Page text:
Researchers deciphering the mechanism of sliding of DNA clamps, central players in DNA replication and repair|
The genetic information is encoded in long chains of deoxyribonucleic acid (DNA) molecules packaged into chromosomes in the cell nucleus. Every time a cell replicates itself, the DNA needs to be duplicated. Critical players in this process are the so-called DNA clamps, ring-shaped proteins that slide onto the DNA double helix and anchor the polymerases, the enzymes that replicate DNA, onto the genomic template. While two-decade studies revealed the importance of DNA sliding clamps in many cellular processes, key mechanisms of their function at the molecular level remained elusive.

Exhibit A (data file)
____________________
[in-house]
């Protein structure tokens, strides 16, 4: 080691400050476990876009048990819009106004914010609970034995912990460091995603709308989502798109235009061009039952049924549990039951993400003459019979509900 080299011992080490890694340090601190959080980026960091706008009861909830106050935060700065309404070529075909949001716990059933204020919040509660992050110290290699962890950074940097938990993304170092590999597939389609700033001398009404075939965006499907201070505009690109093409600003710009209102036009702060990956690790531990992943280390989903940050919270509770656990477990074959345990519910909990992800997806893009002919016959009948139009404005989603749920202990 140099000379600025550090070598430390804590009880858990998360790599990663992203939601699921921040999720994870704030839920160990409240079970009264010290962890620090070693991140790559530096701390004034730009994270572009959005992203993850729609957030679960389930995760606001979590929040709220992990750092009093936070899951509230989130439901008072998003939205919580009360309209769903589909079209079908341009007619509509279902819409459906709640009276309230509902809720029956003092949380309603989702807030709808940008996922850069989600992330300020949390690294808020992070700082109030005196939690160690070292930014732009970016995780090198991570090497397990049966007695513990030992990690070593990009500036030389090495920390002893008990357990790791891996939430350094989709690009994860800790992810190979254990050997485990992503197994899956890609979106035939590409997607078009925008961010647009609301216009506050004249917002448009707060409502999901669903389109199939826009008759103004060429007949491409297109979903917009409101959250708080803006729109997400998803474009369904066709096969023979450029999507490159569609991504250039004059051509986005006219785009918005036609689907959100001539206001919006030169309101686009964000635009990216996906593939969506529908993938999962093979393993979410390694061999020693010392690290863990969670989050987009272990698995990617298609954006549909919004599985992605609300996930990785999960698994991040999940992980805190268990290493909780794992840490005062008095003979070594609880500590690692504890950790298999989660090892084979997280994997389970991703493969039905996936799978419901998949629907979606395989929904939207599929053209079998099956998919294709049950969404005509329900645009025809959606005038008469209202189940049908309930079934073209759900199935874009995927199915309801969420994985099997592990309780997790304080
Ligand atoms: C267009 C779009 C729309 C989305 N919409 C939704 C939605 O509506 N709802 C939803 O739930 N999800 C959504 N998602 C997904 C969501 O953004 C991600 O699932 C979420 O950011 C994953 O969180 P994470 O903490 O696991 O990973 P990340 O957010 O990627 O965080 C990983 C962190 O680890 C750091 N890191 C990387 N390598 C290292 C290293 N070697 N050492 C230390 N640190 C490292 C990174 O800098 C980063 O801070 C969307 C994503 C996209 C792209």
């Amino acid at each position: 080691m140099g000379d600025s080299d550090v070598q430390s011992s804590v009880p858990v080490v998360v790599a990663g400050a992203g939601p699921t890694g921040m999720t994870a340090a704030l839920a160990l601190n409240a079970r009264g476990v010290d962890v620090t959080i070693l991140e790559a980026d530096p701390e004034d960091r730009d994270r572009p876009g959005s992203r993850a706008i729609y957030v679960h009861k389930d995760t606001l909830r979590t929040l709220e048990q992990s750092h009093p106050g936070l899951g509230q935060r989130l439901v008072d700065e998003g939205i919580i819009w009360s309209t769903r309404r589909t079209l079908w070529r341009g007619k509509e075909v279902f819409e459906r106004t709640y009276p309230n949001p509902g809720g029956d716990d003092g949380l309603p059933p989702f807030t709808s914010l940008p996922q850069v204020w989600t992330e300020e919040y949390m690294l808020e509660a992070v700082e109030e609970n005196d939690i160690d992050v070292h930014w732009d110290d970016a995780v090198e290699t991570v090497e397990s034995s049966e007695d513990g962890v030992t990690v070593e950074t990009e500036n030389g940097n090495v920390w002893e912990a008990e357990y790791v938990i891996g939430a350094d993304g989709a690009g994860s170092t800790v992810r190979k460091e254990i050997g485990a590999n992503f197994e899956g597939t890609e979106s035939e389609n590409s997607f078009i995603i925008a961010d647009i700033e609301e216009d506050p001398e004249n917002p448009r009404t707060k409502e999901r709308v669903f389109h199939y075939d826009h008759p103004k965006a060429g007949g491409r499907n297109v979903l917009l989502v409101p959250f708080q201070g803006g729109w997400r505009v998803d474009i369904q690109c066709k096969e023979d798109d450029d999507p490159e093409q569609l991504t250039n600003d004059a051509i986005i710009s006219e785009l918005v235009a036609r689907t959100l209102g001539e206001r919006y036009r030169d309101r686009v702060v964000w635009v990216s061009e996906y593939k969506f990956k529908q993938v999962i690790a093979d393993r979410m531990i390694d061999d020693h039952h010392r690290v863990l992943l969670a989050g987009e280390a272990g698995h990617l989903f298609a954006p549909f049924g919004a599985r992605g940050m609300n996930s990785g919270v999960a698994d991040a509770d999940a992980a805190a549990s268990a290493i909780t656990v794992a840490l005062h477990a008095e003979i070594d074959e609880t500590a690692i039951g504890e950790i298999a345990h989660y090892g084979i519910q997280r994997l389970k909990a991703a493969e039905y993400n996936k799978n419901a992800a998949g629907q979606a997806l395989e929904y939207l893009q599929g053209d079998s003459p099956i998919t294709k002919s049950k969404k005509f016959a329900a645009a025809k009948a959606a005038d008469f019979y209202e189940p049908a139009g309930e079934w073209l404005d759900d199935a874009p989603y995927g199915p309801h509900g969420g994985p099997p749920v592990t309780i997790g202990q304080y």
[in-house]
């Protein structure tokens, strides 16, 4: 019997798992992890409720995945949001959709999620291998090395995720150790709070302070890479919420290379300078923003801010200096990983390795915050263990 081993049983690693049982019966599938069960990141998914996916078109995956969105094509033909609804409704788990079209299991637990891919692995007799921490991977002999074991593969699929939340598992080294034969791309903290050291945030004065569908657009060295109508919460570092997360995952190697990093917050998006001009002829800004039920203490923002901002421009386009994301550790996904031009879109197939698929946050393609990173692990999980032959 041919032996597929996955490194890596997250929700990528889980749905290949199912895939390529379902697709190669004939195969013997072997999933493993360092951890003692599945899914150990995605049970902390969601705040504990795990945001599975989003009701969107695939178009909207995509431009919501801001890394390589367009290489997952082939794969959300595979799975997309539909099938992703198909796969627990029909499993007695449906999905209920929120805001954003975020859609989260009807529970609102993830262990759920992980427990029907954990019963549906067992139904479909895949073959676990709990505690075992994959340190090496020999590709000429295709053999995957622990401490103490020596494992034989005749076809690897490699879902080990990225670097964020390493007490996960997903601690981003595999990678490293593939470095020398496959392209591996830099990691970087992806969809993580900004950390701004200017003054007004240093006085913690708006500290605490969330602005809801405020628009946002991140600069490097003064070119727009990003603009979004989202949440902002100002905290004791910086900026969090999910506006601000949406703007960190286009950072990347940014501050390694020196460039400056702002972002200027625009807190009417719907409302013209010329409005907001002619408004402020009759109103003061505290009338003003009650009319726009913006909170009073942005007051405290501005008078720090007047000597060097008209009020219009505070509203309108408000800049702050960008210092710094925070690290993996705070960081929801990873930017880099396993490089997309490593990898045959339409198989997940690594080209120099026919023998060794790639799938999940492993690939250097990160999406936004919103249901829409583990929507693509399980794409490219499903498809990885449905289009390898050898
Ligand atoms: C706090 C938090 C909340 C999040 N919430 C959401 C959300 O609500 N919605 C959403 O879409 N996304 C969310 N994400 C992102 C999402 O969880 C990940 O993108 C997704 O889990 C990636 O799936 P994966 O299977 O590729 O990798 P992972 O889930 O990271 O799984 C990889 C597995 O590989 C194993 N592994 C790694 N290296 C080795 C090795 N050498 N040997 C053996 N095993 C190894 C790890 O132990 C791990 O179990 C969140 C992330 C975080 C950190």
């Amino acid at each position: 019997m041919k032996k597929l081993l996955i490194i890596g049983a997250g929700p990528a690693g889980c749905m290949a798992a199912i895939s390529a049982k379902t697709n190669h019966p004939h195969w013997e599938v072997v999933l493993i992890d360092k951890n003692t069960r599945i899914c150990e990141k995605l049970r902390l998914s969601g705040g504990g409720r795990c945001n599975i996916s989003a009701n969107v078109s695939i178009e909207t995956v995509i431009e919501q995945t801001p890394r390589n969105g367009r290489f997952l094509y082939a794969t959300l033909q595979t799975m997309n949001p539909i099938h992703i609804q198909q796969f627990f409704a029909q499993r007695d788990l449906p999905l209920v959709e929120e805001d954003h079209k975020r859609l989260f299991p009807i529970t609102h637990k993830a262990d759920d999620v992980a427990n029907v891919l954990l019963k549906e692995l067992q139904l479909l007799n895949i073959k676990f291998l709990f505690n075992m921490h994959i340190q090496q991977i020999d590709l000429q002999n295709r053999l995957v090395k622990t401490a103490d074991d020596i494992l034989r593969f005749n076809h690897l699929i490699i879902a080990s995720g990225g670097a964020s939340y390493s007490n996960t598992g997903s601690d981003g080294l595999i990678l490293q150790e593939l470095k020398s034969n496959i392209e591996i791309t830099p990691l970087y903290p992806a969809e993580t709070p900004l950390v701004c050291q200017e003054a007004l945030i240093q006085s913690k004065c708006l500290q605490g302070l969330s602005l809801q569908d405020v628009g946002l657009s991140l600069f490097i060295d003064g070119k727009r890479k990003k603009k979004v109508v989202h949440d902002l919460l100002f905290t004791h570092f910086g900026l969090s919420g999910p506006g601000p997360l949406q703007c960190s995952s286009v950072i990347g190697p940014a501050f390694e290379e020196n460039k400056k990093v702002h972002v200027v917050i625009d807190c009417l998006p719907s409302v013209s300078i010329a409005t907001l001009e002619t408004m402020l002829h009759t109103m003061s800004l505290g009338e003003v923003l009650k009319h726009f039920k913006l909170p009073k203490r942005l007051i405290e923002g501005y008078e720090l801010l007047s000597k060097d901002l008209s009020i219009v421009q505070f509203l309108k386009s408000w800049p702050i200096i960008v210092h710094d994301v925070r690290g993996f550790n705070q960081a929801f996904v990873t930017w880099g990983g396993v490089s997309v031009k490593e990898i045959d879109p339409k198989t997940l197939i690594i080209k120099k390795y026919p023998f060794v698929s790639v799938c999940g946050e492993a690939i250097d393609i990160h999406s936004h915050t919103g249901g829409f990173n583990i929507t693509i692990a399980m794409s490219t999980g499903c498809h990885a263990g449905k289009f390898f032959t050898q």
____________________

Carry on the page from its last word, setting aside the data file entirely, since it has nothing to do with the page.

A joint collaboration involving three research teams, and headed by the Structural Biology Laboratory at Elettra-Sincrotrone Trieste (Matteo De March, Silvia Onesti and Alfredo De Biasio), revealed how the human DNA clamp PCNA (Proliferating Cell Nuclear Antigen) moves on DNA. Employing a combination of structural and computational approaches, and also making use of the X-ray beamline XRD1 at Elettra as a CERIC facility, De Biasio and colleagues discovered that PCNA slides on DNA through a spiral motion that keeps the orientation of PCNA competent for binding to the polymerase.
Due to the critical role of DNA sliding clamps in cell proliferation, understanding their mechanics at the molecular level may contribute to defining novel drug targets for anti-cancer therapy. Therefore, the insight provided by this study is also important for potential future medical applications.
M. De March, N. Merino, S. Barrera-Vilarmau, R. Crehuet, S. Onesti, F. J. Blanco, A. De Biasio, Structural basis of human PCNA sliding on DNA, in Nature Communications, 2017, 8:13935, doi:10.1038/ncomms13935